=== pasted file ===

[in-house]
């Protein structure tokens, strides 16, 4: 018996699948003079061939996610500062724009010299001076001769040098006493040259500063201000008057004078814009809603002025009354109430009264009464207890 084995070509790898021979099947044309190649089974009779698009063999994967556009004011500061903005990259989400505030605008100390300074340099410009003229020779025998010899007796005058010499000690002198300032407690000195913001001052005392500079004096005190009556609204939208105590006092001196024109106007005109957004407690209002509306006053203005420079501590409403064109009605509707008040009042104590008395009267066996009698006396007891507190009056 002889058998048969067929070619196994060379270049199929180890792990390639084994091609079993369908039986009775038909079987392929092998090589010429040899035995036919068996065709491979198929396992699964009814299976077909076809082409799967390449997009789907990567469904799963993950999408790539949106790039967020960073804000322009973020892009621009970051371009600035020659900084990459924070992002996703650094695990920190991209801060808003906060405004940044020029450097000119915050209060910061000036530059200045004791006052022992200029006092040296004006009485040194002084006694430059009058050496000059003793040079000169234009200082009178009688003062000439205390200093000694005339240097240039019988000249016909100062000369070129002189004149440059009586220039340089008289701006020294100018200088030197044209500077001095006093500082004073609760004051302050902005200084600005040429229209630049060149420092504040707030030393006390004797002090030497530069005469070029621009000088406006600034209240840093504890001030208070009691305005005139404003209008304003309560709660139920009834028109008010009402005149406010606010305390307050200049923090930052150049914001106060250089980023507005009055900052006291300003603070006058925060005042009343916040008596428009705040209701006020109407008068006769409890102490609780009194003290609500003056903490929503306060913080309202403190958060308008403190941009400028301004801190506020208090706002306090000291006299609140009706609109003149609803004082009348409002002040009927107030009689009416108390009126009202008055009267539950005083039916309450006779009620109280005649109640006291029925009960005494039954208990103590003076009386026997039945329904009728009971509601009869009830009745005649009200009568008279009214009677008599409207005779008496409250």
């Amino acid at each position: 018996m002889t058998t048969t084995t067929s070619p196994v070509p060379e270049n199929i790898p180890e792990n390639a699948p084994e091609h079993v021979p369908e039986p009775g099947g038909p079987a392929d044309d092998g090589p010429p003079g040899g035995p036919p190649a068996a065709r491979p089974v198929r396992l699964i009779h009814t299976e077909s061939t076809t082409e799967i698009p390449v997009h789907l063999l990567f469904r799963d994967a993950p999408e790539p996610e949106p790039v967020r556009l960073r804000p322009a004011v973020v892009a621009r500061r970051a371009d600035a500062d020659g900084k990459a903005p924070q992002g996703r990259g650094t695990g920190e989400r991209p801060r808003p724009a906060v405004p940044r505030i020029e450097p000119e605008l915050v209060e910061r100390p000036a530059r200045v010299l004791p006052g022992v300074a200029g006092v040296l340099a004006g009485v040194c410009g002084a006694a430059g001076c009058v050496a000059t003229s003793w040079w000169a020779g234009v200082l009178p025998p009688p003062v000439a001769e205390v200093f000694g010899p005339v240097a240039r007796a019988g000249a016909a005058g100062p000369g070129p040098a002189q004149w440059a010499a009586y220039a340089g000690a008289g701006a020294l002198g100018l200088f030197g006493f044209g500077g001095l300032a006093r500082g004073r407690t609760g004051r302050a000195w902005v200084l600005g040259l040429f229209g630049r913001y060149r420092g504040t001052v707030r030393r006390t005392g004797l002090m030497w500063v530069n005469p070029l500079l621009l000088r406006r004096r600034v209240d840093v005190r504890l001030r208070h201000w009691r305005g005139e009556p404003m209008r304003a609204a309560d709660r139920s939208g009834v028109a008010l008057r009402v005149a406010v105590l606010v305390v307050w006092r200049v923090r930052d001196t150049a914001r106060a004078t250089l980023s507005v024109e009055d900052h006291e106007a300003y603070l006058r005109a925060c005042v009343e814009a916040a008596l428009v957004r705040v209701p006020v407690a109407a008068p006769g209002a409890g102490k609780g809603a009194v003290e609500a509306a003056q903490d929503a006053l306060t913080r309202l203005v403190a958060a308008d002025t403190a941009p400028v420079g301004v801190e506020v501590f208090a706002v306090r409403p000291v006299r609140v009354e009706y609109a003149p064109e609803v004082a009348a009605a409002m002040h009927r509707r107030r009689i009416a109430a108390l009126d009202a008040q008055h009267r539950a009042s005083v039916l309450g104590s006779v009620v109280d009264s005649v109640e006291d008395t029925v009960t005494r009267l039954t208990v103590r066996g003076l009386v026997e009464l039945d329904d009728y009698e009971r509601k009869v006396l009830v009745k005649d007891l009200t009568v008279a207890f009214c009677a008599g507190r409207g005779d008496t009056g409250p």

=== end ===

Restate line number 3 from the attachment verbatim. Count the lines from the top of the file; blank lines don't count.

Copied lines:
């Amino acid at each position: 018996m002889t058998t048969t084995t067929s070619p196994v070509p060379e270049n199929i790898p180890e792990n390639a699948p084994e091609h079993v021979p369908e039986p009775g099947g038909p079987a392929d044309d092998g090589p010429p003079g040899g035995p036919p190649a068996a065709r491979p089974v198929r396992l699964i009779h009814t299976e077909s061939t076809t082409e799967i698009p390449v997009h789907l063999l990567f469904r799963d994967a993950p999408e790539p996610e949106p790039v967020r556009l960073r804000p322009a004011v973020v892009a621009r500061r970051a371009d600035a500062d020659g900084k990459a903005p924070q992002g996703r990259g650094t695990g920190e989400r991209p801060r808003p724009a906060v405004p940044r505030i020029e450097p000119e605008l915050v209060e910061r100390p000036a530059r200045v010299l004791p006052g022992v300074a200029g006092v040296l340099a004006g009485v040194c410009g002084a006694a430059g001076c009058v050496a000059t003229s003793w040079w000169a020779g234009v200082l009178p025998p009688p003062v000439a001769e205390v200093f000694g010899p005339v240097a240039r007796a019988g000249a016909a005058g100062p000369g070129p040098a002189q004149w440059a010499a009586y220039a340089g000690a008289g701006a020294l002198g100018l200088f030197g006493f044209g500077g001095l300032a006093r500082g004073r407690t609760g004051r302050a000195w902005v200084l600005g040259l040429f229209g630049r913001y060149r420092g504040t001052v707030r030393r006390t005392g004797l002090m030497w500063v530069n005469p070029l500079l621009l000088r406006r004096r600034v209240d840093v005190r504890l001030r208070h201000w009691r305005g005139e009556p404003m209008r304003a609204a309560d709660r139920s939208g009834v028109a008010l008057r009402v005149a406010v105590l606010v305390v307050w006092r200049v923090r930052d001196t150049a914001r106060a004078t250089l980023s507005v024109e009055d900052h006291e106007a300003y603070l006058r005109a925060c005042v009343e814009a916040a008596l428009v957004r705040v209701p006020v407690a109407a008068p006769g209002a409890g102490k609780g809603a009194v003290e609500a509306a003056q903490d929503a006053l306060t913080r309202l203005v403190a958060a308008d002025t403190a941009p400028v420079g301004v801190e506020v501590f208090a706002v306090r409403p000291v006299r609140v009354e009706y609109a003149p064109e609803v004082a009348a009605a409002m002040h009927r509707r107030r009689i009416a109430a108390l009126d009202a008040q008055h009267r539950a009042s005083v039916l309450g104590s006779v009620v109280d009264s005649v109640e006291d008395t029925v009960t005494r009267l039954t208990v103590r066996g003076l009386v026997e009464l039945d329904d009728y009698e009971r509601k009869v006396l009830v009745k005649d007891l009200t009568v008279a207890f009214c009677a008599g507190r409207g005779d008496t009056g409250p």